The response mapping shown here comprises a series of possible actions that can be associated with the response map, including allowing the traffic with no audit, allowing the traffic but auditing or logging the traffic, denying the traffic and auditing it, dropping the traffic and auditing it, dropping the traffic with no auditing, and blackholing a traffic stream by blocking all traffic from the originating IP address for a period of time and auditing the event.

The examples presented here have shown how some embodiments of the invention provide improved network protection by tying firewall rules to specific IPS rules, such that only IPS rules already determined relevant to a particular packet or network data stream are applied to the network data. Rule set configuration complexity is addressed in some further embodiments by assigning classification parameters to the rules in an IPS rule set, such as categories identifying the relevant protocol or type of threat. New or updated rules are automatically applied in a further example, using the classification parameters and configuration information based on the classification parameters.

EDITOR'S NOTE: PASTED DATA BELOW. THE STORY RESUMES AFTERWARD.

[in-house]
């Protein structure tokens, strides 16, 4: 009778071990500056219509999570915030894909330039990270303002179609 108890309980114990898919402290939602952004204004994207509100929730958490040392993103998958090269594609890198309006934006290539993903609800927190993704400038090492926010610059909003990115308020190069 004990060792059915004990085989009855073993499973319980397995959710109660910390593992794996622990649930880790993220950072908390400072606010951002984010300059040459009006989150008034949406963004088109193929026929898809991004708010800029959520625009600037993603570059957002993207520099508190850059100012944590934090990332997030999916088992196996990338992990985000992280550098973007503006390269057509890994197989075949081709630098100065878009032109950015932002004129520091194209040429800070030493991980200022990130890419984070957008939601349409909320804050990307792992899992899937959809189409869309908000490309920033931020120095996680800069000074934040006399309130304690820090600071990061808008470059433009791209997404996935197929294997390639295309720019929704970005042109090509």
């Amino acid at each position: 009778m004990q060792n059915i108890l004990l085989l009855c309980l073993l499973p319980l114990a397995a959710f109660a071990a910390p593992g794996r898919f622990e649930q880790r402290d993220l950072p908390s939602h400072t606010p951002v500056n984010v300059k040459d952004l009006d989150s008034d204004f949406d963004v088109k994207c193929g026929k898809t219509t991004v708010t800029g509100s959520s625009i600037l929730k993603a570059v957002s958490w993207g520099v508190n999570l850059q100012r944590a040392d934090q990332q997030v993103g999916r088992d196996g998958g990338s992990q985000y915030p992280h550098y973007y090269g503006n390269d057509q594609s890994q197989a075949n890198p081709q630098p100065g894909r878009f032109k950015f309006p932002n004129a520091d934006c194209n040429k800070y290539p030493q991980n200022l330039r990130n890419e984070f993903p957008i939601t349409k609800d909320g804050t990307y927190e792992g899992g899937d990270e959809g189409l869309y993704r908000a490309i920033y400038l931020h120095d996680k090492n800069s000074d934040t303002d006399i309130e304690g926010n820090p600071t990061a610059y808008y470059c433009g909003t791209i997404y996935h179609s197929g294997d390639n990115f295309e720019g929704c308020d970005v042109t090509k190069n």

Although specific embodiments have been illustrated and described herein, it will be appreciated by those of ordinary skill in the art that any arrangement which is calculated to achieve the same purpose may be substituted for the specific embodiments shown. This application is intended to cover any adaptations or variations of the example embodiments of the invention described herein. It is intended that this invention be limited only by the claims, and the full scope of equivalents thereof.